By Talia Salem

When studying abroad in Paris, I always marveled at the immaculate historical buildings that surrounded me at every turn. Each building is more beautiful than the other, every meticulous detail representing some important part of France’s history. At first glance, we all might think that buildings like these are just “eye candy” that dot our collective landscapes, but these physical relics represent of our past and form an important part of our future. During that year I lived there, buildings were constantly being maintained, restored and improved on to keep their rich history alive and keep it living today. The monument to the Bastille is still the national place for protests building off the Bastille’s original role in the French Revolution so many years go.  Memorials, monuments and relics like these make up such an important part of our culture, but their histories are sometimes lost and the sites themselves are difficult and costly to maintain.

Today is the International Day of Monuments and Sites, the day to celebrate these important and often-threatened sites around the world, which color our lives and landscapes in many ways.

To comment on the importance of this celebration and its intersections with sustainable tourism, we called in an expert: Kelly Bricker, GSTC Chair and Associate Professor of Sustainable Tourism at the University of Utah. Hear what Kelly has to say about heritage sites—it might inspire you to take a trip to Washington, DC.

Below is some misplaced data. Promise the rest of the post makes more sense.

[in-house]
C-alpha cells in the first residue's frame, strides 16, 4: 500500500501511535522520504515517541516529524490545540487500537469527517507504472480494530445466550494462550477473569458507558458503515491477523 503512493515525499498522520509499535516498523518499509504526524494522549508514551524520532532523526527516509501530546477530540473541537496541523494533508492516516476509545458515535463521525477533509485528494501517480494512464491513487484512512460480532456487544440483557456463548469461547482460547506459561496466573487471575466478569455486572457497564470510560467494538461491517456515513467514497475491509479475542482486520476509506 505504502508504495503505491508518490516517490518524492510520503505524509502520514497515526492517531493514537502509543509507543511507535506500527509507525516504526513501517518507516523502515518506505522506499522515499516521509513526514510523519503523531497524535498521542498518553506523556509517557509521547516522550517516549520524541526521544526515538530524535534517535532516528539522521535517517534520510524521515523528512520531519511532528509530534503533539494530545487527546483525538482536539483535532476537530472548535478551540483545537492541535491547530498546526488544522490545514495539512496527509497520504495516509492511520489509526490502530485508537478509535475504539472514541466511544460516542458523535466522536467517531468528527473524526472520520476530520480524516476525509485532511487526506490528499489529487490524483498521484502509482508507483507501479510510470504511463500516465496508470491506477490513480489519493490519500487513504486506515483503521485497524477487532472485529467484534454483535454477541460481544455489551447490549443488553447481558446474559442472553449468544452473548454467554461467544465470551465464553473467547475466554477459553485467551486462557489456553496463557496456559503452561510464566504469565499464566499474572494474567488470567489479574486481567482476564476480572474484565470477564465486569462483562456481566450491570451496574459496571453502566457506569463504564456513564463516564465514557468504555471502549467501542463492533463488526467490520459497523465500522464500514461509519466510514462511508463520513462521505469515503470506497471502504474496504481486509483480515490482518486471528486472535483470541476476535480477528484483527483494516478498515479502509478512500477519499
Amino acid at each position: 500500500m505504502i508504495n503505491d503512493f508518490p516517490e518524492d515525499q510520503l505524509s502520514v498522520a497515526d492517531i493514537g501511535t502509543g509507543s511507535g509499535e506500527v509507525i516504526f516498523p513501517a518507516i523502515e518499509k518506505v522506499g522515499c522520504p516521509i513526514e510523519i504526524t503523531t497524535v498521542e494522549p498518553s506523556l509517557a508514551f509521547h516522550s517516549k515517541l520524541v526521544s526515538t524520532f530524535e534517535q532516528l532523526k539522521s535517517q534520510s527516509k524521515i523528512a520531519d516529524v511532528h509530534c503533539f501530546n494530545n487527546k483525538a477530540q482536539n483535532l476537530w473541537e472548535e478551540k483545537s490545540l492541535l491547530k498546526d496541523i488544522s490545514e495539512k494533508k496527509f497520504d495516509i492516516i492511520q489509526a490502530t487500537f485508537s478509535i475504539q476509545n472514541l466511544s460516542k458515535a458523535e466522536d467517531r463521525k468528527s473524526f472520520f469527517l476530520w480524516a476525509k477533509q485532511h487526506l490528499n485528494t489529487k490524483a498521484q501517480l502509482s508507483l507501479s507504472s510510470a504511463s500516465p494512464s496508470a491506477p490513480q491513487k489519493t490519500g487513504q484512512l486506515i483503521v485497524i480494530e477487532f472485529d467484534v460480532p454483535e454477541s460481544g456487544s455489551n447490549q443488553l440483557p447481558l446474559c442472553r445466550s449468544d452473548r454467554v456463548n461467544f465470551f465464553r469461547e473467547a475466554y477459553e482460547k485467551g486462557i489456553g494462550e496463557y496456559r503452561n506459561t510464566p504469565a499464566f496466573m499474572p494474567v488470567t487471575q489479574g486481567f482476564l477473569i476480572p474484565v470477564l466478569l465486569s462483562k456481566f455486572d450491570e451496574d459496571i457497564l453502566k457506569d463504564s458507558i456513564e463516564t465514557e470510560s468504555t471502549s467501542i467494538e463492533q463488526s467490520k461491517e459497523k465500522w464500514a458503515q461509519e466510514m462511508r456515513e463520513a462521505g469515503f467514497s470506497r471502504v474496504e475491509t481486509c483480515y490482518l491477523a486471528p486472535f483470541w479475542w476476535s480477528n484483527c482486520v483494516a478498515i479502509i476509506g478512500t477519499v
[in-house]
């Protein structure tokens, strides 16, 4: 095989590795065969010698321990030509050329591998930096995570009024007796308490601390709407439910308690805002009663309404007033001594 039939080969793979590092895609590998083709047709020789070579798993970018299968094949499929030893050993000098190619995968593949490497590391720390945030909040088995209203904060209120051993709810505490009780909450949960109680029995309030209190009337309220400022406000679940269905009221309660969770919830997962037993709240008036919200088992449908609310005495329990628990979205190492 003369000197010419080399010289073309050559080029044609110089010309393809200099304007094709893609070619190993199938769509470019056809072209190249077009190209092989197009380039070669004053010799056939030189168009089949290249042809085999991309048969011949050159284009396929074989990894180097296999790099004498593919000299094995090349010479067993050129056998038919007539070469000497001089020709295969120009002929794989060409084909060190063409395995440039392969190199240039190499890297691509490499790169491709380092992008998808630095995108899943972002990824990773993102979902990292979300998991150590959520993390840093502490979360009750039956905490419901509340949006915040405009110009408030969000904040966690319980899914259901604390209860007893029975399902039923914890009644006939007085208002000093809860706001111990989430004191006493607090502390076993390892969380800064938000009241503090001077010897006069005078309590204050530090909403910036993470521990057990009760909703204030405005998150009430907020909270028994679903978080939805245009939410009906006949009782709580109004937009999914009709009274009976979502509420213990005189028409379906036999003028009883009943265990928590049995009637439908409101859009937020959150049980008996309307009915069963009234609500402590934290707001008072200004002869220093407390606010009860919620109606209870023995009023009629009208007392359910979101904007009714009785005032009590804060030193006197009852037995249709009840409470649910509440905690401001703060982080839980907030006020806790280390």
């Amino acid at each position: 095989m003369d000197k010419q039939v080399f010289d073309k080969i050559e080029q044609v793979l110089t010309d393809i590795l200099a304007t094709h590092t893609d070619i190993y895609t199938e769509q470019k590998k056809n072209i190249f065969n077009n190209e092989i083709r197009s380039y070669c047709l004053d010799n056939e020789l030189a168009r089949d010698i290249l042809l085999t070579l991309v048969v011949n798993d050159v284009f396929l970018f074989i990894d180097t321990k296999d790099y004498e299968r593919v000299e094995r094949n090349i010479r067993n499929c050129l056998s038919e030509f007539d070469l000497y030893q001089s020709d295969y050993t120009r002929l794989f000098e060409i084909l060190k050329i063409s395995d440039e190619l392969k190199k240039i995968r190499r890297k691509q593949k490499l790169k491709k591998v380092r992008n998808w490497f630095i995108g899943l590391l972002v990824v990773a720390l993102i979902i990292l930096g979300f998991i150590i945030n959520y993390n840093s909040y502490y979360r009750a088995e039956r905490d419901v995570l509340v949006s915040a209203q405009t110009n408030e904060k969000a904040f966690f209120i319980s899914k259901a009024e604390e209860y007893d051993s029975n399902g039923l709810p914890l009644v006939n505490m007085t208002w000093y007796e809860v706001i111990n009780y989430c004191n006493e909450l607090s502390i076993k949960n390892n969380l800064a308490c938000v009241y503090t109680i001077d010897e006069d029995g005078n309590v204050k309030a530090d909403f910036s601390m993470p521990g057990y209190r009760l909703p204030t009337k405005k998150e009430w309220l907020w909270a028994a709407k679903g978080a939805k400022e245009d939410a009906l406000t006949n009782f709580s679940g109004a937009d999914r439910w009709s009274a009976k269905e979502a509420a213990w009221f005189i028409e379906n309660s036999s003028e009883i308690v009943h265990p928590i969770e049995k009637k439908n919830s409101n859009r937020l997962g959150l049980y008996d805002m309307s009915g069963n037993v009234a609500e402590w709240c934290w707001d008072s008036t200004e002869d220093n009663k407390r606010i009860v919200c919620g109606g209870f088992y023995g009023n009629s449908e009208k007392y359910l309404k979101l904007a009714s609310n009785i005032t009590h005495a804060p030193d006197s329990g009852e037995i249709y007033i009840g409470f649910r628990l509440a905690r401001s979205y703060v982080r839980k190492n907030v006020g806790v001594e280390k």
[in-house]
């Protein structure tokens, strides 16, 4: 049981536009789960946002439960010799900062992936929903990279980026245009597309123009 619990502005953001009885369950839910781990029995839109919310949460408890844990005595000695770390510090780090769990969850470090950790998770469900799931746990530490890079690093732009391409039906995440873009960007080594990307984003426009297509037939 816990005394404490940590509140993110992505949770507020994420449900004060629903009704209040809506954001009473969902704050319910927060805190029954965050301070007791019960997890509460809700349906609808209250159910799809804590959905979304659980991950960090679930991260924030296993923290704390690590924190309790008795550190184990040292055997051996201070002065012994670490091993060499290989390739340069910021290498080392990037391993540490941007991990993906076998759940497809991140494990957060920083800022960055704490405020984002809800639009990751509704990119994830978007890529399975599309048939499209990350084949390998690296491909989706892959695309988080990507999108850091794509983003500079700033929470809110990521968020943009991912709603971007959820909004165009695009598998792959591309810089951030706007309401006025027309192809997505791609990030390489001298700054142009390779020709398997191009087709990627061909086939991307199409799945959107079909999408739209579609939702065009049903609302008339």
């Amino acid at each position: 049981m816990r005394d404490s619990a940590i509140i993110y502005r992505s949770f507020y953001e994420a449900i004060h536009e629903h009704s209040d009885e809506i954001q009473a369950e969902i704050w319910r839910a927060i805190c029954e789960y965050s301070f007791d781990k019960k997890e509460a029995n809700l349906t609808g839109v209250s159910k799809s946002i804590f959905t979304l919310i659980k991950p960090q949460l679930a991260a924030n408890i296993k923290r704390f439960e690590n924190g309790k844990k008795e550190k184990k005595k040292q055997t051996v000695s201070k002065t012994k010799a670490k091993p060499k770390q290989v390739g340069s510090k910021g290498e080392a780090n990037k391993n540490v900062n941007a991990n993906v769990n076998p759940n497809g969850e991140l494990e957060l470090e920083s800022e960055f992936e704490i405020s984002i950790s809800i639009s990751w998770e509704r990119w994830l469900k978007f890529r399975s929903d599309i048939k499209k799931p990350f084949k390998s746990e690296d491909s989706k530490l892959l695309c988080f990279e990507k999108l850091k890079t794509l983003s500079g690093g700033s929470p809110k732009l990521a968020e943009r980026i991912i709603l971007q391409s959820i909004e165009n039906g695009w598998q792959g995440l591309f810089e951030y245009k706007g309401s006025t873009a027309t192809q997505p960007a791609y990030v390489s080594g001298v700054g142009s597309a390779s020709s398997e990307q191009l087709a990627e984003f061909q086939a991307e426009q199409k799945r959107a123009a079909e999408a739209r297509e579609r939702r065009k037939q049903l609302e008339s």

Can you tell us a story about when you visited a heritage site and what impression it left on you?

Just six months ago I visited the National Mall in Washington, DC. The combination of past and present history about our country left me with a sense of continuity, progress, and purpose. We must learn from each generation, and while tragedy and hope combine within these generations, monuments and sites depicting our history provided me with the sense that we are resilient, and understanding our past provides insight to our future. It brings me back to where I came from, our founding fathers and mothers, and our roots—I enjoy touching base with the past and it helps me center our place in the world as a country.

With respect to natural monuments, last year I visited Everglades National Park in Florida by sea kayak with my husband. We spent eight days paddling through the park in an area called 10,0000 Islands and camping on isolated shores. Wildlife abound, from several species of shorebirds to dolphins, sea turtles, and sharks—It was an amazing experience! It also provided both of us with a deep connection to the sea, a place under threat, and I cannot imagine not having this place. I can’t imagine this thriving diverse environment not existing for future generations. It is a place where one can experience ecological diversity and peace—a place we cannot lose. It was a place to reconnect with our natural world and find peace, rejuvenate from the pace of everyday life.

How are monuments and sites an important component of sustainable tourism?

These sites link us to the journeys and events we all face in life, our roots, our history, our connection to the natural world. As human beings we are very resilient to the challenges faced in the world, resiliency is a part of sustainability—it demonstrates how we must work with each other, how we are a part of this planet, and together how we must find a way to conserve the finite resources we share. These sites are also a part of why people travel—they are part of the tourism product. While important to us now, they are also important to future generations’ understanding of their past. They keep us connected, and sustainability is all about our connections to our community, environment, and local economies.